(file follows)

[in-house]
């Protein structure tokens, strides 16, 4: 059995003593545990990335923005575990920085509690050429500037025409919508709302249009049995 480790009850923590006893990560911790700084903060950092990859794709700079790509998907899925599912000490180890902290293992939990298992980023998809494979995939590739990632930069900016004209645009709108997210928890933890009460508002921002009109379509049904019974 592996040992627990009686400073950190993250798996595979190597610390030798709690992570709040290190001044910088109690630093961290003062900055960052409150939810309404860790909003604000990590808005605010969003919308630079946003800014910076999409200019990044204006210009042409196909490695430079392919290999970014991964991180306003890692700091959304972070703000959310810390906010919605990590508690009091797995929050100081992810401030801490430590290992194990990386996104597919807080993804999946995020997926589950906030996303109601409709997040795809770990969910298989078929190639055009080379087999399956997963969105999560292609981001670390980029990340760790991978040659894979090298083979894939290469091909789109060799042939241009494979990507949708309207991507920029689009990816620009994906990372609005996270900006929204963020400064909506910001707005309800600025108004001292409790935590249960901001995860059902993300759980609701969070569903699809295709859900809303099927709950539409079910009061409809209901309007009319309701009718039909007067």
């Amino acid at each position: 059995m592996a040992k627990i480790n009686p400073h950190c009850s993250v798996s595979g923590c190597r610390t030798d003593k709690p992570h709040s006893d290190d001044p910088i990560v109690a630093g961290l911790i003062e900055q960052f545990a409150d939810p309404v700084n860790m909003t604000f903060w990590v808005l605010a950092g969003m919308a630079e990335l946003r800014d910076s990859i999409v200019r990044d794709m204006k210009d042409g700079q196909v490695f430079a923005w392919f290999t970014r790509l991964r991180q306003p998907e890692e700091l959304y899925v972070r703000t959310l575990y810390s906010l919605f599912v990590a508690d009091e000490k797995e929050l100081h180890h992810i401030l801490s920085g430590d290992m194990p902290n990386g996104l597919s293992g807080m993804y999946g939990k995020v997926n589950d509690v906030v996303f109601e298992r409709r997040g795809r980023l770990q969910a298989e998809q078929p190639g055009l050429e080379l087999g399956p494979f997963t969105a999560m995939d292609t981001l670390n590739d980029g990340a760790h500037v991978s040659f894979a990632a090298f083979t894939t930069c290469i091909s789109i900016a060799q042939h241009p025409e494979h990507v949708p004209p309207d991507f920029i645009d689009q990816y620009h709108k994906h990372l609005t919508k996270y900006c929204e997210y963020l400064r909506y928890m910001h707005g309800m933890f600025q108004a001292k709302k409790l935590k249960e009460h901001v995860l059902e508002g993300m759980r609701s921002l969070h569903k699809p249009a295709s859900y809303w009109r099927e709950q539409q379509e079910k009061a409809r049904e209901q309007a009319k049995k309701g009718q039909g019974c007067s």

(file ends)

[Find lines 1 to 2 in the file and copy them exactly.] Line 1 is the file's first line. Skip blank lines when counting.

[in-house]
């Protein structure tokens, strides 16, 4: 059995003593545990990335923005575990920085509690050429500037025409919508709302249009049995 480790009850923590006893990560911790700084903060950092990859794709700079790509998907899925599912000490180890902290293992939990298992980023998809494979995939590739990632930069900016004209645009709108997210928890933890009460508002921002009109379509049904019974 592996040992627990009686400073950190993250798996595979190597610390030798709690992570709040290190001044910088109690630093961290003062900055960052409150939810309404860790909003604000990590808005605010969003919308630079946003800014910076999409200019990044204006210009042409196909490695430079392919290999970014991964991180306003890692700091959304972070703000959310810390906010919605990590508690009091797995929050100081992810401030801490430590290992194990990386996104597919807080993804999946995020997926589950906030996303109601409709997040795809770990969910298989078929190639055009080379087999399956997963969105999560292609981001670390980029990340760790991978040659894979090298083979894939290469091909789109060799042939241009494979990507949708309207991507920029689009990816620009994906990372609005996270900006929204963020400064909506910001707005309800600025108004001292409790935590249960901001995860059902993300759980609701969070569903699809295709859900809303099927709950539409079910009061409809209901309007009319309701009718039909007067």